What role will 5G play in the AR and VR world?

Jason McGee-Abe
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With augmented reality and virtual reality pushing connectivity limits, how will 5G be the key to unlocking market opportunities? Jason McGee-Abe investigates

Bob Dylan’s famous lyrics for “the times they are a-changin” are more apt today than ever. Not just with innovation and telecoms in general but when looking specifically at augmented reality (AR), which is an open and partly immersive experience that puts virtual things into users’ real worlds, and virtual reality (VR), a closed and fully immersive experience that puts users inside virtual worlds. 

Applications for AR and VR are certainly changing the way people gather round and become more connected, wherever they roam, particularly with mobile roaming.

The term “AR” was first coined in the 1990s by Tom Caudell, a researcher for aircraft manufacturer Boeing, to describe a digital display viewed through a headset which guided workers through electrical wires in an aircraft. Since then it has been far more broadly applied to describer digital information overlaid in the physical world.

Social media is helping to boost connectivity and elevate AR’s popularity through social networks, such as Facebook, Instagram and Snapchat, an eMarketer report has found. Facebook and Instagram Stories allow users to add special effects to photos and videos and this AR offering is increasingly popular with consumers. 

The market research firm said augmented reality monthly engagement in the US increased by 30% from 2016 to 2017. VR usage, driven by 360-degree videos on social networks, is also growing, but at a slower pace. eMarketer added that, by 2019, the number of augmented reality users is expected to top 54.4 million, or nearly one in five internet users.

5G is the key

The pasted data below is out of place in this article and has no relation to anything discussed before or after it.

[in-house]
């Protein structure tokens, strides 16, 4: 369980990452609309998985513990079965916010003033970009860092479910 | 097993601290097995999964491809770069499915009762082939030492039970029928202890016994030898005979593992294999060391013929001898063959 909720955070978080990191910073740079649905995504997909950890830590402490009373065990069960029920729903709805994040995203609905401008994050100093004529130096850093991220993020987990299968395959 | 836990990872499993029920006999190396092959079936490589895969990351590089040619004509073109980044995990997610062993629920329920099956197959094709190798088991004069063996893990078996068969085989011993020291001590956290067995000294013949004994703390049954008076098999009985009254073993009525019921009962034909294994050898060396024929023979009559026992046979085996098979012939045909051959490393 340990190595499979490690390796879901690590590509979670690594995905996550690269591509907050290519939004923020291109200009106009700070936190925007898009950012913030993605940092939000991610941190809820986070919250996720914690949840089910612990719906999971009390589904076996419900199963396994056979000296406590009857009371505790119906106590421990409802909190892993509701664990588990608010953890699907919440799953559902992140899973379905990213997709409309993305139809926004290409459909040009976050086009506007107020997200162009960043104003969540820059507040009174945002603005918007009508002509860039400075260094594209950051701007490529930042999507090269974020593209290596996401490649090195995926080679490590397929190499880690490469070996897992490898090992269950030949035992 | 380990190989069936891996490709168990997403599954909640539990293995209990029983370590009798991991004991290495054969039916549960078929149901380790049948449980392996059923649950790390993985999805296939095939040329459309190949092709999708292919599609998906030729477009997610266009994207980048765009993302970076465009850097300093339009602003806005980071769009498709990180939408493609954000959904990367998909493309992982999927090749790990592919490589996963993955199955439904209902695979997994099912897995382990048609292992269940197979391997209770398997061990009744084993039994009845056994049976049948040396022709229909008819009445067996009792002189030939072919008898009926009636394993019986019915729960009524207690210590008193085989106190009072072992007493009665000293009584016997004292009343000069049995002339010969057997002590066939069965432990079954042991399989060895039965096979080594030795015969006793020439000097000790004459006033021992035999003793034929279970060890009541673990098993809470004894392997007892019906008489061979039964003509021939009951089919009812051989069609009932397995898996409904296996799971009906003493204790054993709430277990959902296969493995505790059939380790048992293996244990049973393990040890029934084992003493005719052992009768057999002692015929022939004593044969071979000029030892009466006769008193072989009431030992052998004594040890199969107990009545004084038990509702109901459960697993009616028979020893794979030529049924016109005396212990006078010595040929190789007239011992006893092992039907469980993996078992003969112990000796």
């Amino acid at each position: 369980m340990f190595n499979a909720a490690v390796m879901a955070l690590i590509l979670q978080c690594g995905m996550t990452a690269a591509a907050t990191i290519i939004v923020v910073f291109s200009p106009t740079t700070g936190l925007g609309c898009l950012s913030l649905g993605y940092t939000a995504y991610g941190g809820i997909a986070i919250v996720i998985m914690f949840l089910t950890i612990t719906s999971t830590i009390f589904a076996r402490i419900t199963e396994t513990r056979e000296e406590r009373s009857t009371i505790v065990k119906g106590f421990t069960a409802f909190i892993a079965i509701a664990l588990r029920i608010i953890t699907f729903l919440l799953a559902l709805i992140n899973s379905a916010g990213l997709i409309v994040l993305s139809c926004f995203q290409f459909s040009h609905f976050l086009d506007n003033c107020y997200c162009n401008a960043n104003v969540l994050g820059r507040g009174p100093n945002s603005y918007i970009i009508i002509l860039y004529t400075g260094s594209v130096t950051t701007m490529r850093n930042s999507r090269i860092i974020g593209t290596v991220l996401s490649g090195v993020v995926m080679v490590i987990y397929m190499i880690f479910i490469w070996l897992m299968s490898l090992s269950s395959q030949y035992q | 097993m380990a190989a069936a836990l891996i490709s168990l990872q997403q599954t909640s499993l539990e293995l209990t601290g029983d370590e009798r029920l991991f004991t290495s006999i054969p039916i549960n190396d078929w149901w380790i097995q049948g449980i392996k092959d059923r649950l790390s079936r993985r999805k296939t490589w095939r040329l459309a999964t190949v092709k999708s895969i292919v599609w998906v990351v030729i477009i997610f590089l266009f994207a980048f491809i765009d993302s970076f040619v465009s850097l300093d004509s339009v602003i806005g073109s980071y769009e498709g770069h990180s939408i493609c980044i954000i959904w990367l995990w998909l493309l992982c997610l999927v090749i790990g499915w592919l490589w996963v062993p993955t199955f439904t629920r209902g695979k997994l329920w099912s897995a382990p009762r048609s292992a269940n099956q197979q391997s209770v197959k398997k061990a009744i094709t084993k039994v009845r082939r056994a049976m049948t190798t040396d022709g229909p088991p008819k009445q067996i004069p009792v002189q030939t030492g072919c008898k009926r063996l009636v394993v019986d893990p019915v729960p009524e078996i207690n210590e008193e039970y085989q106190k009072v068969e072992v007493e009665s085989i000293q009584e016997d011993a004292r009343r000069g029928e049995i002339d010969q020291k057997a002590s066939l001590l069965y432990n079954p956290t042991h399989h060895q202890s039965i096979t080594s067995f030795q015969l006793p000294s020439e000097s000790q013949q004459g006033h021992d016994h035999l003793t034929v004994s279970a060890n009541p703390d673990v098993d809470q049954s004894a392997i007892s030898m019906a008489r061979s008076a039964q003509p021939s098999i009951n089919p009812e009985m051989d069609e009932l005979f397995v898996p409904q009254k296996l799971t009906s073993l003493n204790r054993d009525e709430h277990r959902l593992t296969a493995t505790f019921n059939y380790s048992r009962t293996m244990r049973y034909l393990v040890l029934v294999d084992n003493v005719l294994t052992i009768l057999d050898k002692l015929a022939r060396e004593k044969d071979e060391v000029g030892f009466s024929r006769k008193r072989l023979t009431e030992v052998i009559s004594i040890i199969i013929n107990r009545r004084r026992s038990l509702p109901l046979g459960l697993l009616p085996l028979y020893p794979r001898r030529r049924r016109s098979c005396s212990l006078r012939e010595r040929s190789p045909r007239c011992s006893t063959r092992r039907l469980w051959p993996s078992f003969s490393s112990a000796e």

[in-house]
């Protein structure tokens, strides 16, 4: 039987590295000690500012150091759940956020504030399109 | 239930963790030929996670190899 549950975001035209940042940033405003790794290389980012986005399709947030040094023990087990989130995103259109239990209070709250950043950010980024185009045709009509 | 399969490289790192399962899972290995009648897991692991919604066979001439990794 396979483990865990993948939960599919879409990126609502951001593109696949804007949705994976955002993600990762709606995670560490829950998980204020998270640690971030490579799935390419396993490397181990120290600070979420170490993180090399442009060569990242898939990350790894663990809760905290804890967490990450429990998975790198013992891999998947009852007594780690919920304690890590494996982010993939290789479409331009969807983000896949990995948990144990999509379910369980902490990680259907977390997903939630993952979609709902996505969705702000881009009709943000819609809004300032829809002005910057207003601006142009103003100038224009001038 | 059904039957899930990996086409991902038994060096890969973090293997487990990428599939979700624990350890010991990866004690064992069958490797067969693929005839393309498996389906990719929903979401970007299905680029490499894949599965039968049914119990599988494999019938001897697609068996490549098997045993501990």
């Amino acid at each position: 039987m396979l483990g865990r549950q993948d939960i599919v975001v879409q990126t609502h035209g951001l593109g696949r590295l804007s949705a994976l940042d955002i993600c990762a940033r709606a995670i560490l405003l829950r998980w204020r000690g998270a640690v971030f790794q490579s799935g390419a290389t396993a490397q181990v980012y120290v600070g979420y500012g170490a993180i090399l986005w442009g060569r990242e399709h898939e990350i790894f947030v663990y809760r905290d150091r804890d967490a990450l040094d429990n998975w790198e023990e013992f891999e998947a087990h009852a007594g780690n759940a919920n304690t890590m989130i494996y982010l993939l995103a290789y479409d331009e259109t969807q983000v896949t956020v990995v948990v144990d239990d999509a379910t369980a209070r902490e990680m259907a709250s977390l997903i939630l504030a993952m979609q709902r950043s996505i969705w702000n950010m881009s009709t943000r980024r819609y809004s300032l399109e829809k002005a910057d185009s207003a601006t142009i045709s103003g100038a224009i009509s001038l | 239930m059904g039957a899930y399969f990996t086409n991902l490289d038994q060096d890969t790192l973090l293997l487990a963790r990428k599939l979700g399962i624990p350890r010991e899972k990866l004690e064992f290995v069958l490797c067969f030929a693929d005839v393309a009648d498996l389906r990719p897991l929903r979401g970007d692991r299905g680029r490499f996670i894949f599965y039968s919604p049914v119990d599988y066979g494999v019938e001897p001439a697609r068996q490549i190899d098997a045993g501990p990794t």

AR and VR are pushing connectivity limits and 5G, which is expected to start being rolled out in 2018, is seen my many as the key to unlocking market opportunities. The success of these opportunities will depend on the reliability, low-latency and uniformity of the networks being able to handle the increasing speed and capacity requirements that AR and VR have.

At Mobile World Congress this year, virtual reality and 5G were two of the key themes, with Mark Zuckerberg telling delegates that VR will be one of the killer apps for 5G. Facebook has been leading the charge on making VR an everyday reality. Mark Zuckerberg’s brainchild started by buying Oculus over two years ago. 

“The company then quickly moved to working in the background to make the technology sound. Using encoding techniques like pyramid geometry, Facebook has been able to reduce VR and 360-degree video file sizes by up to 80%,” said Mattias Fridström, chief evangelist of Telia Carrier.

Pyramid geometry breaks down the multitude of viewer angles seen from a VR headset and breaks down five different streams. This allows users to experience a fluid 360-degree video. The compression means it takes less space to store video in the cloud and stream to your device. However, compression is only half the battle. Facebook is now working to establish artificial intelligence that can provide the best possible stream for every use case.  

VR needs extremely low latency so that the VR image responds immediately as you move your head. How low? One millisecond is the target. That’s also a must-have for autonomous vehicles, simply to ensure they don’t bang into one another or more vulnerable obstacles – such as people.

To support this impact, a capable connectivity backbone may be required. ABI Research recently published a whitepaper highlighting the expectations for AR and VR in the wake of 5G’s rollout, including: higher bandwidth needed to support video technology, particularly 360-degree applications. 5G New Radio will help to increase network speeds to tens of Gbps.  Another report, by Digi-Capital, suggests that AR will eventually be worth four times as much as VR. 


Digi-Capital believes that AR’s addressable market is similar to the smartphone market. So AR could have hundreds of millions of users, with hardware price points similar to tablets, which may drive large hardware revenues for device makers.

5G could not only help with improving applications, such as real-time VR but it could also help to preserve battery life and help latency issues related to VR headsets. 

The worldwide AR and VR headset market is expected to grow at a compound annual rate of 58%, reaching 99.4 million units being shipped in 2021, according to data from the International Data Corporation (IDC) worldwide quarterly augmented and virtual reality headset tracker.